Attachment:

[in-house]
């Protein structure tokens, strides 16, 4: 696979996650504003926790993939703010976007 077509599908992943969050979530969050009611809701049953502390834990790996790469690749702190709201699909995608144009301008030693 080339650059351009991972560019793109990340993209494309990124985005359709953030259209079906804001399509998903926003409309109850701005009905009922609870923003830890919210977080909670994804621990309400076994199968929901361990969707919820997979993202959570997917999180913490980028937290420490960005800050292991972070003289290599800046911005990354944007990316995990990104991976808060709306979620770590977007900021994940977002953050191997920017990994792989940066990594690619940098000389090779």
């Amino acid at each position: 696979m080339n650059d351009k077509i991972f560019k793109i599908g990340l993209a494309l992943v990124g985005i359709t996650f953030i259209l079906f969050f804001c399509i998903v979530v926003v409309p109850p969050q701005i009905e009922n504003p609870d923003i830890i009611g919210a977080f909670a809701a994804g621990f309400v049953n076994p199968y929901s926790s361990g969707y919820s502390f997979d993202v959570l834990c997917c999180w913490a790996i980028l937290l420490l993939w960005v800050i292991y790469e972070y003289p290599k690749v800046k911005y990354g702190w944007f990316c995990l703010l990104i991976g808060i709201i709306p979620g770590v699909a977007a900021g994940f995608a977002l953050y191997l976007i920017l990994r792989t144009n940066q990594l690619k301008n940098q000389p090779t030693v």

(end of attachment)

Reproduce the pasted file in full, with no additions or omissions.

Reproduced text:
[in-house]
């Protein structure tokens, strides 16, 4: 696979996650504003926790993939703010976007 077509599908992943969050979530969050009611809701049953502390834990790996790469690749702190709201699909995608144009301008030693 080339650059351009991972560019793109990340993209494309990124985005359709953030259209079906804001399509998903926003409309109850701005009905009922609870923003830890919210977080909670994804621990309400076994199968929901361990969707919820997979993202959570997917999180913490980028937290420490960005800050292991972070003289290599800046911005990354944007990316995990990104991976808060709306979620770590977007900021994940977002953050191997920017990994792989940066990594690619940098000389090779």
């Amino acid at each position: 696979m080339n650059d351009k077509i991972f560019k793109i599908g990340l993209a494309l992943v990124g985005i359709t996650f953030i259209l079906f969050f804001c399509i998903v979530v926003v409309p109850p969050q701005i009905e009922n504003p609870d923003i830890i009611g919210a977080f909670a809701a994804g621990f309400v049953n076994p199968y929901s926790s361990g969707y919820s502390f997979d993202v959570l834990c997917c999180w913490a790996i980028l937290l420490l993939w960005v800050i292991y790469e972070y003289p290599k690749v800046k911005y990354g702190w944007f990316c995990l703010l990104i991976g808060i709201i709306p979620g770590v699909a977007a900021g994940f995608a977002l953050y191997l976007i920017l990994r792989t144009n940066q990594l690619k301008n940098q000389p090779t030693v």